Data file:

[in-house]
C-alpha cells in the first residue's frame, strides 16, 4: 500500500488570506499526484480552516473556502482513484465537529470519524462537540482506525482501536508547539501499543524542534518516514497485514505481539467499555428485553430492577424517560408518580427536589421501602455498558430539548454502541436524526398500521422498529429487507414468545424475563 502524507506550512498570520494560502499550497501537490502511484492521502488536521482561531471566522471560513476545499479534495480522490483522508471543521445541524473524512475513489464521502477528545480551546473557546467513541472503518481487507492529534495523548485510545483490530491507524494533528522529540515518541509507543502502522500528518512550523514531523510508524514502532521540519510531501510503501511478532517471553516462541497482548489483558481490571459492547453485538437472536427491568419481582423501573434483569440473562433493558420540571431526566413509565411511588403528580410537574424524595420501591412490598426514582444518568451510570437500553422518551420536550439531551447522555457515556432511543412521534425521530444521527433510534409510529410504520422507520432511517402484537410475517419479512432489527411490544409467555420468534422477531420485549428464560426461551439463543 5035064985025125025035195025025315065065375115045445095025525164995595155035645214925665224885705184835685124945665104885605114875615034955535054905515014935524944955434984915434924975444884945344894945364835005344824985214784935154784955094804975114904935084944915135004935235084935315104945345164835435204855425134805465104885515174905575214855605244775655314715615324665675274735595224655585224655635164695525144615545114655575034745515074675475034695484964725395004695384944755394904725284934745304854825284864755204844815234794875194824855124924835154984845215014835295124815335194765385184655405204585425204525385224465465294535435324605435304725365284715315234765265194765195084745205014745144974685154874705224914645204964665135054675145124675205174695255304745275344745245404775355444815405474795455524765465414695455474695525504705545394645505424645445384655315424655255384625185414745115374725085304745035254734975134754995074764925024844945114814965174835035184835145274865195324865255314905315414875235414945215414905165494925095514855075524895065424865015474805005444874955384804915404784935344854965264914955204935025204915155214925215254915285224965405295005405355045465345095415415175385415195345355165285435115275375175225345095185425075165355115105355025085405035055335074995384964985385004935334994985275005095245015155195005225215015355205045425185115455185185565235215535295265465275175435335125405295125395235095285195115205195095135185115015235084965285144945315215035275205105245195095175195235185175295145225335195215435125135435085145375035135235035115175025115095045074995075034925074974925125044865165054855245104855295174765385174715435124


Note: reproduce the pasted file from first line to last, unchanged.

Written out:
[in-house]
C-alpha cells in the first residue's frame, strides 16, 4: 500500500488570506499526484480552516473556502482513484465537529470519524462537540482506525482501536508547539501499543524542534518516514497485514505481539467499555428485553430492577424517560408518580427536589421501602455498558430539548454502541436524526398500521422498529429487507414468545424475563 502524507506550512498570520494560502499550497501537490502511484492521502488536521482561531471566522471560513476545499479534495480522490483522508471543521445541524473524512475513489464521502477528545480551546473557546467513541472503518481487507492529534495523548485510545483490530491507524494533528522529540515518541509507543502502522500528518512550523514531523510508524514502532521540519510531501510503501511478532517471553516462541497482548489483558481490571459492547453485538437472536427491568419481582423501573434483569440473562433493558420540571431526566413509565411511588403528580410537574424524595420501591412490598426514582444518568451510570437500553422518551420536550439531551447522555457515556432511543412521534425521530444521527433510534409510529410504520422507520432511517402484537410475517419479512432489527411490544409467555420468534422477531420485549428464560426461551439463543 5035064985025125025035195025025315065065375115045445095025525164995595155035645214925665224885705184835685124945665104885605114875615034955535054905515014935524944955434984915434924975444884945344894945364835005344824985214784935154784955094804975114904935084944915135004935235084935315104945345164835435204855425134805465104885515174905575214855605244775655314715615324665675274735595224655585224655635164695525144615545114655575034745515074675475034695484964725395004695384944755394904725284934745304854825284864755204844815234794875194824855124924835154984845215014835295124815335194765385184655405204585425204525385224465465294535435324605435304725365284715315234765265194765195084745205014745144974685154874705224914645204964665135054675145124675205174695255304745275344745245404775355444815405474795455524765465414695455474695525504705545394645505424645445384655315424655255384625185414745115374725085304745035254734975134754995074764925024844945114814965174835035184835145274865195324865255314905315414875235414945215414905165494925095514855075524895065424865015474805005444874955384804915404784935344854965264914955204935025204915155214925215254915285224965405295005405355045465345095415415175385415195345355165285435115275375175225345095185425075165355115105355025085405035055335074995384964985385004935334994985275005095245015155195005225215015355205045425185115455185185565235215535295265465275175435335125405295125395235095285195115205195095135185115015235084965285144945315215035275205105245195095175195235185175295145225335195215435125135435085145375035135235035115175025115095045074995075034925074974925125044865165054855245104855295174765385174715435124